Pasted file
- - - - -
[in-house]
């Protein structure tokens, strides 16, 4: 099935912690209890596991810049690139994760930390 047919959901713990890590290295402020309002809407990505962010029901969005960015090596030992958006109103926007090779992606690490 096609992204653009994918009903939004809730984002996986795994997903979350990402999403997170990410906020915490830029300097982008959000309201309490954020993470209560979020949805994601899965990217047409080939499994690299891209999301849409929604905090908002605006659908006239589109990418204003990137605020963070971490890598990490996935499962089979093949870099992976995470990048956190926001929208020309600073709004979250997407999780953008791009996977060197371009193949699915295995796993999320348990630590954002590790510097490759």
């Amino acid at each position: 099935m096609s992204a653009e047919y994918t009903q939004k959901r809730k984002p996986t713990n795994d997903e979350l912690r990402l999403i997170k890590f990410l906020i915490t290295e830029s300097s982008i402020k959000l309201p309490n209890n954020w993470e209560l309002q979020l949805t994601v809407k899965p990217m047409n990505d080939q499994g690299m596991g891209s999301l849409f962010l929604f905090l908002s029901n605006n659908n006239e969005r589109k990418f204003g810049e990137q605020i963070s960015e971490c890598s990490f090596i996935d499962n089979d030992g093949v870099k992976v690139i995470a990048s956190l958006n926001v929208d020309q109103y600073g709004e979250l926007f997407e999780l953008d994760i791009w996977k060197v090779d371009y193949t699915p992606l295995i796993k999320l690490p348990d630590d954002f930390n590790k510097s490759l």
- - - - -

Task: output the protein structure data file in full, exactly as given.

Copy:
[in-house]
């Protein structure tokens, strides 16, 4: 099935912690209890596991810049690139994760930390 047919959901713990890590290295402020309002809407990505962010029901969005960015090596030992958006109103926007090779992606690490 096609992204653009994918009903939004809730984002996986795994997903979350990402999403997170990410906020915490830029300097982008959000309201309490954020993470209560979020949805994601899965990217047409080939499994690299891209999301849409929604905090908002605006659908006239589109990418204003990137605020963070971490890598990490996935499962089979093949870099992976995470990048956190926001929208020309600073709004979250997407999780953008791009996977060197371009193949699915295995796993999320348990630590954002590790510097490759």
């Amino acid at each position: 099935m096609s992204a653009e047919y994918t009903q939004k959901r809730k984002p996986t713990n795994d997903e979350l912690r990402l999403i997170k890590f990410l906020i915490t290295e830029s300097s982008i402020k959000l309201p309490n209890n954020w993470e209560l309002q979020l949805t994601v809407k899965p990217m047409n990505d080939q499994g690299m596991g891209s999301l849409f962010l929604f905090l908002s029901n605006n659908n006239e969005r589109k990418f204003g810049e990137q605020i963070s960015e971490c890598s990490f090596i996935d499962n089979d030992g093949v870099k992976v690139i995470a990048s956190l958006n926001v929208d020309q109103y600073g709004e979250l926007f997407e999780l953008d994760i791009w996977k060197v090779d371009y193949t699915p992606l295995i796993k999320l690490p348990d630590d954002f930390n590790k510097s490759l």